The present study included only patients with myocardial fibrosis, segmentary abnormality, and compared patients with and without clinical VT. One hundred per cent of the patients had detectable DE, and all patients with VT had transmural lesion, confirming the findings by Rochitte et al6. In addition, one typical pattern of DE, expressed by the presence of two or more contiguous transmural segments was significantly associated with VT. Such findings have shown that the DE analysis, myocardial fibrosis quantification, and identification of transmural lesions, especially when such lesions are coalescent, forming extensive fibrosis plaques that occupy at least two contiguous segments, can identify a group at higher risk for VT.

Clinical impact

Until the present date, no diagnostic test in isolation has been able to identify patients at high risk for the occurrence of VT. Clinical VT and LVEF ≤ 40% are known to be the most important independent predictors of cardiac death9-12. Recently, a new score method for risk stratification has been validated to identify patients at high risk for death by using the following clinical data: NYHA-FC > II; male sex; abnormalities of wall motility on echocardiography; presence of non-sustained VT on 24-h Holter; cardiomegaly on chest radiography; and low voltage on rest ECG32. On the other hand, invasive tests, such as EPS, have shown a low power of inducibility, reproducibility, and positive predictive value (PPV)13,33,34. In a study with patients with CCHD, the EPS showed PPV and negative predictive value (NPV) of 24% and 98% for clinical VT, respectively. Inducibility had PPV and NPV of 46% and 85% for cardiac mortality, respectively35. In another study, inducibility of non-tolerated sustained VT in a patient with CCHD after previous impregnation with class III antiarrhythmic drugs (amiodarone and/or sotalol) had PPV and NPV of 49% and 94% for SCD, respectively36.

Cardiac magnetic resonance imaging improves the identification of patients with reduced LVEF and extensive and compact fibrosis, for whom an individualized treatment could be indicated37,38, considering that patients with CCHD are usually younger1,31 than those with IHD37, and, in such patients, SCD can be the first event1,31. The visual method used in this study can be easily applicable and reproducible. In addition, the high correlation index between observers regarding the identification of more compact, transmural and extensive fibrosis indicates that the method can be routinely used in clinical practice.

Limitations

Some study limitations should be reported. First, the impossibility to prove that clinical VT originates from the same site of the transmural lesion. An electrophysiological method to prove the relation between VT and anatomical fibrosis should be required. However, the correlation between the 12-lead ECG during VT and its origin is low.

Second, patients with unexplained syncope and palpitations were included in the NVT group after non-invasive investigation and an EPS without VT induction. However, no method can safely and definitively exclude VT in patients with structural heart disease.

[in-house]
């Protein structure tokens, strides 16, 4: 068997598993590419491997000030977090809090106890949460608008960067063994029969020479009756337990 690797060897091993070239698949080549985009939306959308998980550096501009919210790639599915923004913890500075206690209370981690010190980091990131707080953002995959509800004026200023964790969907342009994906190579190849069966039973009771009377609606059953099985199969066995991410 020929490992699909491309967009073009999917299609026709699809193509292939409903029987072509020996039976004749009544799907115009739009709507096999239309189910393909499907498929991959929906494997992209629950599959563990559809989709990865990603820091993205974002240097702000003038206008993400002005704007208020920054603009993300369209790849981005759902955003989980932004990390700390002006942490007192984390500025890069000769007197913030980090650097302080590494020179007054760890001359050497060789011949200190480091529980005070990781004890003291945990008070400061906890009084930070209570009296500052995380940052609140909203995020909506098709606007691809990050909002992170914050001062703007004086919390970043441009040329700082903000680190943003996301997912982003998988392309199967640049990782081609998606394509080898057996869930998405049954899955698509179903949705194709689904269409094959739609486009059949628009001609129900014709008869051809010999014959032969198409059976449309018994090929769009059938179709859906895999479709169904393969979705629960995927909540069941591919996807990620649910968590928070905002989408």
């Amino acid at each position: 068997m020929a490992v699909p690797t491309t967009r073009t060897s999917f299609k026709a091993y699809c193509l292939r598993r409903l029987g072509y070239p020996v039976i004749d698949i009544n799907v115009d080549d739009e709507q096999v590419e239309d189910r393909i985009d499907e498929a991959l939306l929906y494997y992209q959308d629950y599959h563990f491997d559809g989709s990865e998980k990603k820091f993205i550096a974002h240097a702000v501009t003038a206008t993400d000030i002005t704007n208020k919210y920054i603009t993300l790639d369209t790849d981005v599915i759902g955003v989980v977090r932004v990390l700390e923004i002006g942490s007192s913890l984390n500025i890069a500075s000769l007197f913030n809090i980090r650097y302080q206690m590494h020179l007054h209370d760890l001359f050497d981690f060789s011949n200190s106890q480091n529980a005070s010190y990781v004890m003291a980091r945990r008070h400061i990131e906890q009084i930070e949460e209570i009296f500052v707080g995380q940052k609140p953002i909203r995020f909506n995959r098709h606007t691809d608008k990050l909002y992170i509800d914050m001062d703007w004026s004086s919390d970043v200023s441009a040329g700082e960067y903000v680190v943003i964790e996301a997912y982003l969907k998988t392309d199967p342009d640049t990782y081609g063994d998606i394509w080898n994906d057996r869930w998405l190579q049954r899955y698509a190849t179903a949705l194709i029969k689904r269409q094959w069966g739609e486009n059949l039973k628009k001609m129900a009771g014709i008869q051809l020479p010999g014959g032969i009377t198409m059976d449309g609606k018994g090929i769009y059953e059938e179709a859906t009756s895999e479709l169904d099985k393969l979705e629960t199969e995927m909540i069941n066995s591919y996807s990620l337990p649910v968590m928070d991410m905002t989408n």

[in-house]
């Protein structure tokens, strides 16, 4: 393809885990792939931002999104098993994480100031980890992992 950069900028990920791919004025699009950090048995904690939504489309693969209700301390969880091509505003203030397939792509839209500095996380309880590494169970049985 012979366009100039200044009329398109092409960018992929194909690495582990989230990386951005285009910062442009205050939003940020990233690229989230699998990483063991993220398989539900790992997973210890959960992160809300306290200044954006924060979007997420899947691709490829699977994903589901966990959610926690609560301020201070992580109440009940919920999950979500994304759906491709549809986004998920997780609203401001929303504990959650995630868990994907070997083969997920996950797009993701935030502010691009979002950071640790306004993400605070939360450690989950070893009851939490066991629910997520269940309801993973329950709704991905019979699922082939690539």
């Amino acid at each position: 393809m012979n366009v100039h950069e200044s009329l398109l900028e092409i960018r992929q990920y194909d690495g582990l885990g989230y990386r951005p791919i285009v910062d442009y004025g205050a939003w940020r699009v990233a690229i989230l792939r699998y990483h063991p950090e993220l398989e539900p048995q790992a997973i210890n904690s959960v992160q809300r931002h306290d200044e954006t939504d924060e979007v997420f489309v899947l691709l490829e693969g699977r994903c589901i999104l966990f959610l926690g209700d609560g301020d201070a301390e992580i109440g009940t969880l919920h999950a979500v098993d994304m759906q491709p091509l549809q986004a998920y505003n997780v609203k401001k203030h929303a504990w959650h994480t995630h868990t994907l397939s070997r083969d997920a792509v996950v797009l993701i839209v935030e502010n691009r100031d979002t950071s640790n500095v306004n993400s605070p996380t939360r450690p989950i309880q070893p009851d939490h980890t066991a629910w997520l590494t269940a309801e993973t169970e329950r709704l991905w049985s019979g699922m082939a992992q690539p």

Third, apical lesions are frequently seen in patients with CCHD. Such segments are not easily visualized on the short axis, and, thus, cannot properly undergo short-axis planimetry, representing a change in the technique of fibrosis quantification26.

Fourth, the small number of patients enrolled in the study, in addition to a very wide CI for determining the relative risk and the specific characteristic of involving severely ill patients (more than 50% with history of VT and 100% with DE), leads to the conclusion that the PPV and the relative risk of this series are overestimated. The current method, if applied to a larger and asymptomatic population, can evidence lower PPV and relative risk for the occurrence of VT. However, our findings are in accordance with those of the literature.

Fifth, no analysis of events could be performed due to the sample size of the NVT group and the low incidence of short-term events in CCHD. Further studies are required to confirm our findings.

 

Conclusion

This study indicates that CMRI improves risk stratification of patients with CCHD and identifies those more susceptible to VT. In this group, the identification of two or more contiguous segments of transmural DE is associated with greater probability of clinical VT. Such finding evidences CMRI as an important tool to identify patients with CCHD at higher risk for VT, characterized by the presence of ventricular dysfunction and an extensive area of transmural fibrosis occupying at least two coalescent segments. Further studies are required to confirm such findings and should include asymptomatic patients in the long-term clinical follow-up.

 

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Address:
Ronaldo Peixoto de Mello
Rua Diogo Domingos Ferreira,
234, Apto 101, Bandeirantes,
78010090 Cuiabá, MT, Brazil
E-mail: peixotomello@cardiol.br, peixotomello@uol.com.br

Manuscript received April 17,
2011; revised manuscript received August 09,
2011; accepted November 01, 2011.